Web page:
Wednesday, July 6, 2011

What does it mean to be a new creation in Christ?

In this year’s Spiritual Exercises of the Fraternity of Communion and Liberation, Fr. Julián Carrón, head of the Fraternity, began by reciting the theme of the Exercises, taken from St. Paul’s Second Letter to the Corinthians: “Thus, whoever is in Christ is a new creation” (5:17). I am only a new creation, Carrón continues, “because Christ is something that is happening to me.” He is happening to me right now, in every moment. To demonstrate this point, he uses the example of Christ’s “disciples after Easter.” He begins by rhetorically asking, “What prevailed in their hearts, in their eyes, in their self-awareness, if not His living presence?” His living presence “was so evident for them that they could not rip it away.” But then, who would want to rip it away?
It was a Presence that overcame any doubt, any shadow: it imposed itself. Christ was something that was happening to them. He was not a doctrine, a list of things to do, a sentiment. Yes, He was an external presence, different, but one that permeated their life. The Resurrection of Christ, His living presence, introduced a newness that made life finally life, filling it with an intensity they could not generate by themselves. It was so evident that they called it “newness of life.” And who was living it? A new creature. Newness of life–but we can simply say life in its fullest sense, that reveals itself for the first time with all its intensity–so defined their persons that the Christians were called “the living.” What an experience they had, and what an experience the others watched in them, such that they defined them “the living”! This is what Christ introduced into reality forevermore: a possibility of living life at a level previously absolutely unknown for us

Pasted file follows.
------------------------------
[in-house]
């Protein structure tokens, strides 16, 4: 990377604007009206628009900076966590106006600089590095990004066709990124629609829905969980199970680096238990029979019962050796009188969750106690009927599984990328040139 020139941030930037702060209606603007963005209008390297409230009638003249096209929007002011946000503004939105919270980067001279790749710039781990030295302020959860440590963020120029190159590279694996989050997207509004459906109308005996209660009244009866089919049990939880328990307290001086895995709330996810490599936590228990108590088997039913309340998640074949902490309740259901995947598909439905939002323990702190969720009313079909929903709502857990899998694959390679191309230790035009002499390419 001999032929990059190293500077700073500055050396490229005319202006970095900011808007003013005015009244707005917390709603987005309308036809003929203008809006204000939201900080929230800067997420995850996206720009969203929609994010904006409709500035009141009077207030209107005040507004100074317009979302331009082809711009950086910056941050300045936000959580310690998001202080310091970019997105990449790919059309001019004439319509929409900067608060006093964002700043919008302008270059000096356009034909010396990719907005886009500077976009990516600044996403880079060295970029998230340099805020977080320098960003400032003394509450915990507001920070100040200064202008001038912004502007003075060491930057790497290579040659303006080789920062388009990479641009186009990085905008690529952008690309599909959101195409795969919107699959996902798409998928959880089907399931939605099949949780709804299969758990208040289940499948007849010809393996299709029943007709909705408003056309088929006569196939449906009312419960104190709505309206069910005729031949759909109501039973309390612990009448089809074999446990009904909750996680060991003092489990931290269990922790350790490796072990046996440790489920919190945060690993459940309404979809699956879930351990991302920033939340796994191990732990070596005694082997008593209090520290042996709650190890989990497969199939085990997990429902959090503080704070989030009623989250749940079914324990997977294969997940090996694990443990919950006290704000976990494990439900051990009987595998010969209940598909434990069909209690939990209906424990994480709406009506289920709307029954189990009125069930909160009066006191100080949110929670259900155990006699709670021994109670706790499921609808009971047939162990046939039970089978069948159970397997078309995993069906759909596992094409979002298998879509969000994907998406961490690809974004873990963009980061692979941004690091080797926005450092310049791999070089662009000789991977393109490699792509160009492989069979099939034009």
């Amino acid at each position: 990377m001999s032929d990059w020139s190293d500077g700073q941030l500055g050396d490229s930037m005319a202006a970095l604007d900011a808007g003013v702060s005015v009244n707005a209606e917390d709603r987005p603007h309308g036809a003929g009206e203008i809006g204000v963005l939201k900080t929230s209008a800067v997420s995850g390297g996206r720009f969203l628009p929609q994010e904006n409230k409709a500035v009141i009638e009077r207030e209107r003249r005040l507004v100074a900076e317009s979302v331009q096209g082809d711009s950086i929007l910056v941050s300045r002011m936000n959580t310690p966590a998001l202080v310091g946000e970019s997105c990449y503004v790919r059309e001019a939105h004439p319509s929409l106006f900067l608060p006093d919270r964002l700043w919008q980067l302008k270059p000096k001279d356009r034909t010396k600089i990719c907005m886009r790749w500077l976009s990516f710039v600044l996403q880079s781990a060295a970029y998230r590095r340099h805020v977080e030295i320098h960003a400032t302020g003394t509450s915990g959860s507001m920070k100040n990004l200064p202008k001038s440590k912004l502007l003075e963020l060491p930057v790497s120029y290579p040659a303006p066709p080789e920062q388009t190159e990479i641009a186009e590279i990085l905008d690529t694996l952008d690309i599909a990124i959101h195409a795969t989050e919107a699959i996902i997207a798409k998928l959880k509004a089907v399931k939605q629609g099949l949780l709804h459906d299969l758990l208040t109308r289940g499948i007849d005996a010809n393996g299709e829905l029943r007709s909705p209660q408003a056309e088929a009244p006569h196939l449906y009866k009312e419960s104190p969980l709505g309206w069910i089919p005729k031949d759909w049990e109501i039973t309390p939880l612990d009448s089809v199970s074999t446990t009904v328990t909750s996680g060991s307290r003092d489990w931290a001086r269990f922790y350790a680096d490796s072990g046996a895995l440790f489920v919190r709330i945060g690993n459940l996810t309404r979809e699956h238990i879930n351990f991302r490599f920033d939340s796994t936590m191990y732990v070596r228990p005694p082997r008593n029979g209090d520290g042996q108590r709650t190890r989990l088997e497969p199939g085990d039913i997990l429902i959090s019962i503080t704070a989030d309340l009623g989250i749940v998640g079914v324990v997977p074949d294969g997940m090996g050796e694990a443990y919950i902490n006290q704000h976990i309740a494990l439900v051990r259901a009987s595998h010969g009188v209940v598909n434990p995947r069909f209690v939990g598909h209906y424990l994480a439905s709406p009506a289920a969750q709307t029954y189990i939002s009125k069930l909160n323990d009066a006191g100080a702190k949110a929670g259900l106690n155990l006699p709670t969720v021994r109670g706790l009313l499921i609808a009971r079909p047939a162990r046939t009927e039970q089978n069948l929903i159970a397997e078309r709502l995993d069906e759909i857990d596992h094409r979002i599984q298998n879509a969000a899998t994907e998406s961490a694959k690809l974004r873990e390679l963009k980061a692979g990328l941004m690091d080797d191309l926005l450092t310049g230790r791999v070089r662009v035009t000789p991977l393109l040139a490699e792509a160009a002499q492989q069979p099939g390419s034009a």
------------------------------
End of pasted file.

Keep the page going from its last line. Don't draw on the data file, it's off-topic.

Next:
St. Francis of Assisi, by Jusepe de Ribera

A few days after re-reading these striking words, which I am sure were intended as a provocation, I came across a passage in Hans Urs Von Balthasar’s Razing the Bastions: On the Church in This Age, which I have been re-reading in preparation for my long-awaited re-immersion into Balthasar, specifically the Theo-logik part of his grand trilogy, about St. Francis of Assisi:
Everything depends on the awareness that we have of our Christianity. For Francis, to be a Christian was something just as immense, certain and startlingly glorious as to be a human being, a youth, man. And because being a Christian is eternal being, eternal youth, without danger of withering and resignation, his immediate joy was deeper. Not one single year separated him from Christ, the one who had become flesh… For him not one speck of dust had settled on the freshness of the wonder of the passage of time. The hodie of the liturgy on the great feasts was the hodie of his life (underlining emphasis mine; hodie, of course, is Latin meaning “this day,” or, “today”)
Balthasar concludes by asking rhetorically, “Is there a saint who has had any other Christian consciousness of time?” To which the answer is simply, “No,” even if, like Bl Teresa of Calcutta, she had to work for years to achieve such a Christian time-consciousness.

Originally, I was going to post this yesterday, but due to current events that concern so many of my faithful sisters and brothers, I held off until today.

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